Sustainability reporting: Are you only half doing it?

31 Aug 2023 by Mike Tisdall


An important component of Sustainability is too often completely ignored. Particularly right now.

Sustainability Reports (and their precursor CSR Reports) tend to focus on how a company’s actions impact on others – be that the environment, their staff or their communities. Often it’s about doing the right thing and being seen to do the right thing – and there’s nothing wrong with that. Most of our clients are completely authentic in this regard and can’t be faulted.

But in many ways this single-minded approach can treat those topics as if they are separate from the business of generating revenue and earning profits. I firmly believe that those days are over. Recent dramatic events have really brought the flip side of all this into stark relief. Now more than ever the two sides are inextricably linked. Those things can materially affect our own future viability as much as they affect our stakeholders - unless we limit their impact on us by thinking ahead and looking after them.


Sustainability is as much about how People and Place could affect your Performance, as about how your activities are affecting People and Place.


Let’s really over-simplify this for the sake of clearly understanding the evolution:

Most Sustainability teams’ mindsets are still of a one-way flow, whereas they should have plurality in mind and strategise a really important two-way flow - a perspective that actually brings us closer to today’s reality. And that’s a complete mental flip for many people - the return flow part that protects the future viability of the business is often not factored into thinking or reporting.

Of course, this has been the underlying purpose of Integrated Reporting and Integrated Thinking since the inception of the Framework. But let’s be honest, most companies conveniently overlook that aspect, and focus mostly on the corporate responsibility aspects – the one-way journey.

Interestingly, the more recent ESG evolution adds this reciprocal journey to Sustainability thinking. ESG is all about the self-awareness of what the environment, people and social licence to operate could do to your business model if not monitored, managed and measured. But that's usually considered semantics unless somebody digs below the jargon label (read What’s in a name: Sustainability vs ESG?)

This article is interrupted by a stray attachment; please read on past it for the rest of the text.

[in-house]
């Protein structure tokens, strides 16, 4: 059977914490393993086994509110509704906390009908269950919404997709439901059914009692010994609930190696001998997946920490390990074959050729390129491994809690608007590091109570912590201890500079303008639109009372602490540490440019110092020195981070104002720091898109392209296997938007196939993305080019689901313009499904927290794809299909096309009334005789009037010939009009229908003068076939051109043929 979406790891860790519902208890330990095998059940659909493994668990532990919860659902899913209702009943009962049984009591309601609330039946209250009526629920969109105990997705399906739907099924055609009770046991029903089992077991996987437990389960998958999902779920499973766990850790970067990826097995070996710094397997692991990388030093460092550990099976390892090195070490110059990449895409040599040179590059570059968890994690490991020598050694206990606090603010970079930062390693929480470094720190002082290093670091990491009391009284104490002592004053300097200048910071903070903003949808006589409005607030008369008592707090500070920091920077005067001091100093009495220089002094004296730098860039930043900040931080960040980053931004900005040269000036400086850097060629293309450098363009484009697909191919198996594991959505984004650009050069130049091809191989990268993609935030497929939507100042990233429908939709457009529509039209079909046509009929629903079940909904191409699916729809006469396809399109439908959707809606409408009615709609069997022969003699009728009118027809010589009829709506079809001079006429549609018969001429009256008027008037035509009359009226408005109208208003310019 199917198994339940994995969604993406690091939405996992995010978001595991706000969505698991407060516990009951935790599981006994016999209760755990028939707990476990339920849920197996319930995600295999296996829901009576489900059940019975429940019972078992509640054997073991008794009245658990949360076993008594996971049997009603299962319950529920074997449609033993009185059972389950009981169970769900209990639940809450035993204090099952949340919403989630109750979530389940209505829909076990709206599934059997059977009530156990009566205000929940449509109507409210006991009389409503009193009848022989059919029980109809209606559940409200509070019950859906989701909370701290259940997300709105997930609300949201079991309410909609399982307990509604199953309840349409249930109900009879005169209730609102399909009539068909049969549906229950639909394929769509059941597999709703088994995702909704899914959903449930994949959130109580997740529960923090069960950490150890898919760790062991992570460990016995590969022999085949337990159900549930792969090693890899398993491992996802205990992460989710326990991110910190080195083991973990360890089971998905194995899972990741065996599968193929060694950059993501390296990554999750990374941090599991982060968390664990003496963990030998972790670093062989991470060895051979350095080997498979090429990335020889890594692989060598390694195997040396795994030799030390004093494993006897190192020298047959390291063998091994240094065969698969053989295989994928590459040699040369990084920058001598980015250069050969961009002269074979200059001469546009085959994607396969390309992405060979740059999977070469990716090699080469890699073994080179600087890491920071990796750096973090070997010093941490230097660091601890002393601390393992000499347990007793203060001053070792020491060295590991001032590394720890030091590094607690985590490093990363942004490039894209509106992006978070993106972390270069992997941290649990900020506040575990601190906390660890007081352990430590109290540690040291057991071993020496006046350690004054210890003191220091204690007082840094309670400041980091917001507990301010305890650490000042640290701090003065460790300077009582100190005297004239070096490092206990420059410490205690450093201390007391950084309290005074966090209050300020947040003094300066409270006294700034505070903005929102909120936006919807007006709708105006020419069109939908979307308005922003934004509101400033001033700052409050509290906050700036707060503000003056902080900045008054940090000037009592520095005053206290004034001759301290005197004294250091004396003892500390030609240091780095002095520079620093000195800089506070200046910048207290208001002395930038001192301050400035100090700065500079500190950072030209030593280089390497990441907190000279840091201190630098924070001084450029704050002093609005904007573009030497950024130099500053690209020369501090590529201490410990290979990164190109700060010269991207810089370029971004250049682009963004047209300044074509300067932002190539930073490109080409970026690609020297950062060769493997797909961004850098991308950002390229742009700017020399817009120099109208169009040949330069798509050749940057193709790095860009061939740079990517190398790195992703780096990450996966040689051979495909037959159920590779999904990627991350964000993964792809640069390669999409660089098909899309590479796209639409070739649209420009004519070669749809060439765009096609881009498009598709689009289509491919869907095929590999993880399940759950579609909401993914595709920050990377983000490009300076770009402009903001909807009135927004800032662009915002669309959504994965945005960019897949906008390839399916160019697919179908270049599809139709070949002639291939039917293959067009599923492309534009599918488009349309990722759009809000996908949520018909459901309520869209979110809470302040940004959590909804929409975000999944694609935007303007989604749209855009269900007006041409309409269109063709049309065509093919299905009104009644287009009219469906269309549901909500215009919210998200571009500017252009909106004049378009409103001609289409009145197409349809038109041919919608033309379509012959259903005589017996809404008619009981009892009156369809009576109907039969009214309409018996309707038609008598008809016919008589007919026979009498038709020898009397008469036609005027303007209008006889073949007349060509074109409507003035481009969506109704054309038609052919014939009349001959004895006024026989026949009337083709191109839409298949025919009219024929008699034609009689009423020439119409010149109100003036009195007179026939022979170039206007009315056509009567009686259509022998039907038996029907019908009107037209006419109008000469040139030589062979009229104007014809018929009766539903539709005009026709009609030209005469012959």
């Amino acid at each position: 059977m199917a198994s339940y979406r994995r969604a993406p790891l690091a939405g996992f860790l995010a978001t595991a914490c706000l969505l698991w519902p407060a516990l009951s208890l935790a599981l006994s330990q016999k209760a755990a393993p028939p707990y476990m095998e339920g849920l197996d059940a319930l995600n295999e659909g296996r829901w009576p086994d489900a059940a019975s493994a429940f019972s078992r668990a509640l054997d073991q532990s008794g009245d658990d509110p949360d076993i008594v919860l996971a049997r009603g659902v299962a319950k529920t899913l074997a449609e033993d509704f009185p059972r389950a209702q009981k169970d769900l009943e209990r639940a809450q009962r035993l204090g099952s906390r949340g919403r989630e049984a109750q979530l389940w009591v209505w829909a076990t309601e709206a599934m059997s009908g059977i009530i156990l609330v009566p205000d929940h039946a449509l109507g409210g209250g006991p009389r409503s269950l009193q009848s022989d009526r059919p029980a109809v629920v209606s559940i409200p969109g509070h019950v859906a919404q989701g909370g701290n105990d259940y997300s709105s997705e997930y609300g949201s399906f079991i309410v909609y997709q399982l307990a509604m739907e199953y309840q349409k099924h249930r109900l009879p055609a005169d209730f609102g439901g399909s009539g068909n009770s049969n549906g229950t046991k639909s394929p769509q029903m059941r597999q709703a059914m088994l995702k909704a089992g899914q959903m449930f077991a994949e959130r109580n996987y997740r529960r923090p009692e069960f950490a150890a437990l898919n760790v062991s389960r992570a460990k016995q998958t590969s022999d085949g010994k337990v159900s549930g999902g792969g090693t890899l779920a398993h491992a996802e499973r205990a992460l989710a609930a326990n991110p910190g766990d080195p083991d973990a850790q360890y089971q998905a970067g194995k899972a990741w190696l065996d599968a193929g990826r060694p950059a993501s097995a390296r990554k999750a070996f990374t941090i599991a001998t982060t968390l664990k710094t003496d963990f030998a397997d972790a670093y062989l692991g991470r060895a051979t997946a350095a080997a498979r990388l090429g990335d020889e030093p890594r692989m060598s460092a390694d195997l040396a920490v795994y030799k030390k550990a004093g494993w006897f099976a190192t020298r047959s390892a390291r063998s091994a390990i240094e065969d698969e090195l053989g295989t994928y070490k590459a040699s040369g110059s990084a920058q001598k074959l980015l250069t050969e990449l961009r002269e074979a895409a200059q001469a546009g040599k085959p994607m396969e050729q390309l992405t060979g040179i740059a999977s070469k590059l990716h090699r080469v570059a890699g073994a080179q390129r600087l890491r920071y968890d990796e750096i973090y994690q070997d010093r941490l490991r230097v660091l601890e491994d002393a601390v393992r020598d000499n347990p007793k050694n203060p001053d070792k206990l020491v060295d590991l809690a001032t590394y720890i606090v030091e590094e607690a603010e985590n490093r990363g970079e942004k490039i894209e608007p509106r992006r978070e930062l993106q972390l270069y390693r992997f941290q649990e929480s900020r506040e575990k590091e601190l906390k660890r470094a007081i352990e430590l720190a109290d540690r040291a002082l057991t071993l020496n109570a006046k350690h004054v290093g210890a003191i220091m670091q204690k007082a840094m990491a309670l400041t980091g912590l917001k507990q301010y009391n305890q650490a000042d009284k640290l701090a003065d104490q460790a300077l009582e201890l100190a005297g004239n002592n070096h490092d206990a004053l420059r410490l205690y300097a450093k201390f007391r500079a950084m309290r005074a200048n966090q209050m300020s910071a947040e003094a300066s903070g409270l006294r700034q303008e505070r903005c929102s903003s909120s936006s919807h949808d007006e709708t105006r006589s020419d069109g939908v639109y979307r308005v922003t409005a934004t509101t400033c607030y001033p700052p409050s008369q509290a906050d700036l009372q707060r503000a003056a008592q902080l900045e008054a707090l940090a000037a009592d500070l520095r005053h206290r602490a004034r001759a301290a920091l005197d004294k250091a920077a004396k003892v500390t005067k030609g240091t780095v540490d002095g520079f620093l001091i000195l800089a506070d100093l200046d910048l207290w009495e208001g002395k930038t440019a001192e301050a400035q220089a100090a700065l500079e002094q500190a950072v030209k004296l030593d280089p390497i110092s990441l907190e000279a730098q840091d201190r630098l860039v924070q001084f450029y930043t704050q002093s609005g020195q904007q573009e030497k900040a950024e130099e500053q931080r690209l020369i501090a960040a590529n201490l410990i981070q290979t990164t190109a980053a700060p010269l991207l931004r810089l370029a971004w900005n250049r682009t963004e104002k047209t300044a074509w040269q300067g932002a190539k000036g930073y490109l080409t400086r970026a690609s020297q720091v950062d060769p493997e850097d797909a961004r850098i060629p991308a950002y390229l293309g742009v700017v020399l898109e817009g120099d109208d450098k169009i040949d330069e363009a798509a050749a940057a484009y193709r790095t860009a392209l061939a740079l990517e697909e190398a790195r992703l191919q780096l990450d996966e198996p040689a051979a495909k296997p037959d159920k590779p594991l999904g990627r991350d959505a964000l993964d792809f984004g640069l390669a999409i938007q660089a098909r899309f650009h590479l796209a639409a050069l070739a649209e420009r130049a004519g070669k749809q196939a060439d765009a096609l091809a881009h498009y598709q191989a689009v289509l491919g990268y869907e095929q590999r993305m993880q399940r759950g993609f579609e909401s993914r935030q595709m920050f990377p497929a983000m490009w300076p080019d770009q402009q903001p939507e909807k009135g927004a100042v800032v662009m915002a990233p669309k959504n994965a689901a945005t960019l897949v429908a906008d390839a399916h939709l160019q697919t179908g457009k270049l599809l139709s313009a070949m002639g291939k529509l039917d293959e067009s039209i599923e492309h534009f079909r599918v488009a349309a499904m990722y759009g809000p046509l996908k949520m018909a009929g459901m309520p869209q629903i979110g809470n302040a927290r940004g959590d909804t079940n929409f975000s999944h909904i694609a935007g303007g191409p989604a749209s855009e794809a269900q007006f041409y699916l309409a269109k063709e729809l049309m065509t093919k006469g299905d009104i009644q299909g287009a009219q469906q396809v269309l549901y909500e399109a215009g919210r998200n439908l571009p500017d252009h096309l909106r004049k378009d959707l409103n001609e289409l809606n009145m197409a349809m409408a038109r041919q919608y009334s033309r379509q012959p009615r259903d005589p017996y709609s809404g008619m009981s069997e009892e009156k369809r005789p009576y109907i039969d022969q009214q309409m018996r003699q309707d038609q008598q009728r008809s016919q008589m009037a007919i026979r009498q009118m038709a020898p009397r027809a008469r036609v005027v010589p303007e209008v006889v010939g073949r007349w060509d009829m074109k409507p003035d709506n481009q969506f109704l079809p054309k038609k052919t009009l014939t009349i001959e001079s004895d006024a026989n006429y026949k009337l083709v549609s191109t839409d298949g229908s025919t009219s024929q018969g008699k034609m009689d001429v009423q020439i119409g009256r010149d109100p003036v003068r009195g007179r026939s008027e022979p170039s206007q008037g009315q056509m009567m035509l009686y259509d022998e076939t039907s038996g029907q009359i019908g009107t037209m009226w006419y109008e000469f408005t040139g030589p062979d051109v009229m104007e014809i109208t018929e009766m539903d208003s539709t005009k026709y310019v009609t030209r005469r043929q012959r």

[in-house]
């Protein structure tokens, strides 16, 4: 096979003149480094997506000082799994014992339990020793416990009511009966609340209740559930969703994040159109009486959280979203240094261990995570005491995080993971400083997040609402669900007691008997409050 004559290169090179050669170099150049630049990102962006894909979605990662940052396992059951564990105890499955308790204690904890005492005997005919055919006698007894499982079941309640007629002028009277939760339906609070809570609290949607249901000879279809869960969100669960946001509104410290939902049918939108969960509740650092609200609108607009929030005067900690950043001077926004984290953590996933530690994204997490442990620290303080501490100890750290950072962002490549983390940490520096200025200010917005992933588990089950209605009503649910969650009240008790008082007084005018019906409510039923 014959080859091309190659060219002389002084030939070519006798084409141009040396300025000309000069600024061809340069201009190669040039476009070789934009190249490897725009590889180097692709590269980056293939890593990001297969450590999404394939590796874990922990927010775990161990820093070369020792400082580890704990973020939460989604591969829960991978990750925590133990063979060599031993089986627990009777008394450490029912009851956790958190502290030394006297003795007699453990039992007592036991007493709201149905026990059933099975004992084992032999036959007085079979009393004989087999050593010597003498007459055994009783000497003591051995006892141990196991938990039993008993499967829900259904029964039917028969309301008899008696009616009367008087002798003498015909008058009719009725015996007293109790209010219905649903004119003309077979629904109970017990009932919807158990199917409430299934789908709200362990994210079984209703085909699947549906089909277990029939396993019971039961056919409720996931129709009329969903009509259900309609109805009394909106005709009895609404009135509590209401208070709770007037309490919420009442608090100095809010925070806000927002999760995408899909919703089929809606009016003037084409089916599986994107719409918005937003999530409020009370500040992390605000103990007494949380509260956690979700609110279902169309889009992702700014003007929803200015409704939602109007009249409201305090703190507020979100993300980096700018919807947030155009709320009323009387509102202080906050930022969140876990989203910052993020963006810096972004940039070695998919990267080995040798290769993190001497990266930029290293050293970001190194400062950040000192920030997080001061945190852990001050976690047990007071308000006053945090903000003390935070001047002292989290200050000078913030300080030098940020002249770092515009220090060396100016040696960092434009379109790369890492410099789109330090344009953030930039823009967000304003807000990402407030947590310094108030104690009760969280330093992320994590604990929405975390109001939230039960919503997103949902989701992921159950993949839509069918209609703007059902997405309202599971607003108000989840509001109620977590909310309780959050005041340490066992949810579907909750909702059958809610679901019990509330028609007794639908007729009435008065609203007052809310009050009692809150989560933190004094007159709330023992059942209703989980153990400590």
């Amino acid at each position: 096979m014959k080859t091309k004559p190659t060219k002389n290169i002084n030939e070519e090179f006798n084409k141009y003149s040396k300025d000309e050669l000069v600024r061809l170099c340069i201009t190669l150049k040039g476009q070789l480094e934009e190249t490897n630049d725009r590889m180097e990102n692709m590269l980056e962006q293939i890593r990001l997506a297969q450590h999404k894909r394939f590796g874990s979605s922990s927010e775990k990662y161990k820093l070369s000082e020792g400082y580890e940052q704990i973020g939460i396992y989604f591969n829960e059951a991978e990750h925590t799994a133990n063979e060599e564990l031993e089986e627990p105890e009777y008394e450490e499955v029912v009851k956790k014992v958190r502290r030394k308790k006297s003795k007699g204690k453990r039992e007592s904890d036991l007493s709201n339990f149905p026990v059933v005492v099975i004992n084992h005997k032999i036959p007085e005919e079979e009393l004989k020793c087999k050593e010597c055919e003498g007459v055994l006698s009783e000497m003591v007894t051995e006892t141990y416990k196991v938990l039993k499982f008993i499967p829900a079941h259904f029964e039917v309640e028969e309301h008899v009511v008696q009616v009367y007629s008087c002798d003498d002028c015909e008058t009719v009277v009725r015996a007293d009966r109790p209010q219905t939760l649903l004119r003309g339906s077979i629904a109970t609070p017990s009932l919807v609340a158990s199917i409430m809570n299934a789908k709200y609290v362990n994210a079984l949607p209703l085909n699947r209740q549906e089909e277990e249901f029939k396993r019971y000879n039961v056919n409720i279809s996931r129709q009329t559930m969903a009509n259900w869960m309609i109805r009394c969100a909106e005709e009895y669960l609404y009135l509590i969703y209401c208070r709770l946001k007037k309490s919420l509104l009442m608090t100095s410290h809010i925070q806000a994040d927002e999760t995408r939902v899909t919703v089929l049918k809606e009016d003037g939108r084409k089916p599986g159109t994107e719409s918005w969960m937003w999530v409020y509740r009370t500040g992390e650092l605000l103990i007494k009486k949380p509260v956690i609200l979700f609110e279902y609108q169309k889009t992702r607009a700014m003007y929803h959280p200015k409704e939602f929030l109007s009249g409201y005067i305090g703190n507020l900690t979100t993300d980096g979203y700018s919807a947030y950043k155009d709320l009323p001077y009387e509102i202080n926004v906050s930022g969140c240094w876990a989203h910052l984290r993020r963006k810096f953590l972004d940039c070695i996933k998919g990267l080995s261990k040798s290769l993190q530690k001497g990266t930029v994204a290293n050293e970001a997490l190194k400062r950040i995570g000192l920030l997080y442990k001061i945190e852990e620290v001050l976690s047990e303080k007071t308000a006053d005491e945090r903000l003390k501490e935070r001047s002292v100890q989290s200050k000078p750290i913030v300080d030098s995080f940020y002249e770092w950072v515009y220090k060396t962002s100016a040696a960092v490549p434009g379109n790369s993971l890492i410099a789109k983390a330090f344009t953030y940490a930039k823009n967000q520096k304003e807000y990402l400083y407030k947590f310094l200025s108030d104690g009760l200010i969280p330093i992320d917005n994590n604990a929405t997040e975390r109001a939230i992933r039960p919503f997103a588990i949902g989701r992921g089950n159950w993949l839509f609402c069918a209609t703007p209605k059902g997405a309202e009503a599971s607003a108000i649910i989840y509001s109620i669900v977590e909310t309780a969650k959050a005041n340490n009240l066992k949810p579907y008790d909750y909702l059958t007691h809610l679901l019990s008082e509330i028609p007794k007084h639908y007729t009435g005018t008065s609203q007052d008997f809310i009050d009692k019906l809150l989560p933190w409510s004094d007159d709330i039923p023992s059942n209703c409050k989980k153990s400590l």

Enough of the theory – how does it look in practice?

Consider how your identified highly material issues, your operating environment or your social licence to operate could change. And how the way you treat people, internally and externally, and how your Board governs, could come back to bite your business model at some future point. In fact, given the rapid advance of things like climate change, some of these things could already be impacting your financial outlook or brand reputation. This is no longer hypothetical stuff. For example:

  • How government regulation changes to prevent further environmental or social deterioration (such as fossil fuel limitation moves, forestry rule changes or transport strategies) could change your cost base.

  • How risks to supply chains, such as from protectionist trade policies or New Zealand’s small scale and distance from major markets may position you at the bottom of a global supplier or customer’s pecking order.

  • How things like employee engagement scores can affect retention and recruitment in a constrained labour market.

Whereas pre-Covid many of these factors may have registered as long term risks, suddenly, thanks to pandemics, weather bombs and European wars, they have become very real and present ones.

Embrace the infinity loop

So the next big leap in Sustainability and ESG reporting is about closing the loop. As much about how People and Place could affect your Performance, as about how your activities are affecting People and Place.

Now’s the time to get your head around the infinite loop of this stuff and really embrace the reciprocal nature of it. There’s a rebound effect on viability and success. And that may require a complete recalibration inside your sustainability team in many organisations.

Company performance is becoming more and more inextricably linked to its environmental and social contexts. And this will only come into sharper and sharper focus. It’s time to get ahead of that curve - and think and report on both halves.

Then, and only then, does Sustainability become Business Sustainability.